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Genetic exercise aversion, salmonella redux and science blogs galore: The ReportingonHealth Daily Briefing

Genetic exercise aversion, salmonella redux and science blogs galore: The ReportingonHealth Daily Briefing

Picture of Barbara Feder Ostrov

Here's what we're reading today:

Breast Cancer: Not fun, but it works: preemptively removing the ovaries or breasts of women who carry either of the two BRCA breast cancer genes can help save the women's lives even if they've already been diagnosed with cancer, according to a new study. The Los Angeles Times' Thomas H. Maugh has the story.

Food Safety: It's the management, stupid: In his delightfully named BarfBlog, food safety professor Doug Powell outlines some eerie similarities between the current salmonella-egg investigation and previous investigations of tainted peanuts and hydrolyzed vegetable protein. Where are the supplier audits?

Exercise: Good news, workout-shunning couch potatoes! You might one day be able to blame your genes for your lack of motivation, according to a new study of mice. Or you could just get over it and go for a run. (Heads up: this tidbit is from a University of Calif.-Riverside press release.)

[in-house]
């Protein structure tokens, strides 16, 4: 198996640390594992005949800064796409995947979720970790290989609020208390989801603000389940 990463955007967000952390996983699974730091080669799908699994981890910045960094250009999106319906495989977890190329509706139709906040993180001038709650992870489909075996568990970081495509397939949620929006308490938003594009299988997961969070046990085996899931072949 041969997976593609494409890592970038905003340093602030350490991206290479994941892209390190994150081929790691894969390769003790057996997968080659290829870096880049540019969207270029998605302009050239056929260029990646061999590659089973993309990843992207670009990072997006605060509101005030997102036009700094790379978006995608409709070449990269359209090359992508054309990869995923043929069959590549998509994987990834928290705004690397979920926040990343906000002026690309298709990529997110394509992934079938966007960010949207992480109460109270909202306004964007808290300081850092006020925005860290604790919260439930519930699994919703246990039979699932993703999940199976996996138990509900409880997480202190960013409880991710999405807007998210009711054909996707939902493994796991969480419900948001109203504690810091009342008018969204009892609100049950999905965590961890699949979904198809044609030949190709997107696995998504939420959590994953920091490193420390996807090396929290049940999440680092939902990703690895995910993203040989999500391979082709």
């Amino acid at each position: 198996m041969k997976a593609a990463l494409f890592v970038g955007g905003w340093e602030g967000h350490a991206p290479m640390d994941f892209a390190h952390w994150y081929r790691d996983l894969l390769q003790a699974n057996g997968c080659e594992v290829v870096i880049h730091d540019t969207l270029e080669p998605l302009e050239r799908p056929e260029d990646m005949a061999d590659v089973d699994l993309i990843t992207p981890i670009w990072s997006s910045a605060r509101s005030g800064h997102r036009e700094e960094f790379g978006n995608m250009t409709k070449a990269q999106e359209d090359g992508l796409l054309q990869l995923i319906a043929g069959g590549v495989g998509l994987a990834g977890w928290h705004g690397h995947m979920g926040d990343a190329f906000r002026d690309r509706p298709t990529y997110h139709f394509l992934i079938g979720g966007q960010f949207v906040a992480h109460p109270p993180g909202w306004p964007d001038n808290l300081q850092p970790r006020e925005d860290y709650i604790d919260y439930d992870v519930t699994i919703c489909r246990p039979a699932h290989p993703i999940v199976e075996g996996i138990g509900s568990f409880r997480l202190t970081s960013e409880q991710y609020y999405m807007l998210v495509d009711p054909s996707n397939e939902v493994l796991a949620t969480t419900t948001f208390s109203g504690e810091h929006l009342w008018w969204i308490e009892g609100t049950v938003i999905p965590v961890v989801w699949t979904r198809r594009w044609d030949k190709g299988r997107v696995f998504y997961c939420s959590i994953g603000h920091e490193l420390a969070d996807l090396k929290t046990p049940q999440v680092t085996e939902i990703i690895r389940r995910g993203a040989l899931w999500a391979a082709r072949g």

Science Blogs: If you're wondering what's been happening in the science and medicine blogosphere since the ScienceBlogs-PepsiCo fiasco, Scientific American has some answers.

Asthma and Violence: The Philadelphia Inquirer's Josh Goldstein highlights a troubling study that suggests asthmatics who witness violence suffer more than people who don't. If you're interested in covering violence as a public health issue, check out our tips from journalists who've done it.

Announcements

The Center for Health Journalism’s 2023 National Fellowship will provide $2,000 to $10,000 reporting grants, five months of mentoring from a veteran journalist, and a week of intensive training at USC Annenberg in Los Angeles from July 16-20. Click here for more information and the application form, due May 5.

The Center for Health Journalism’s 2023 Symposium on Domestic Violence provides reporters with a roadmap for covering this public health epidemic with nuance and sensitivity. The next session will be offered virtually on Friday, March 31. Journalists attending the symposium will be eligible to apply for a reporting grant of $2,000 to $10,000 from our Domestic Violence Impact Reporting Fund. Find more info here!

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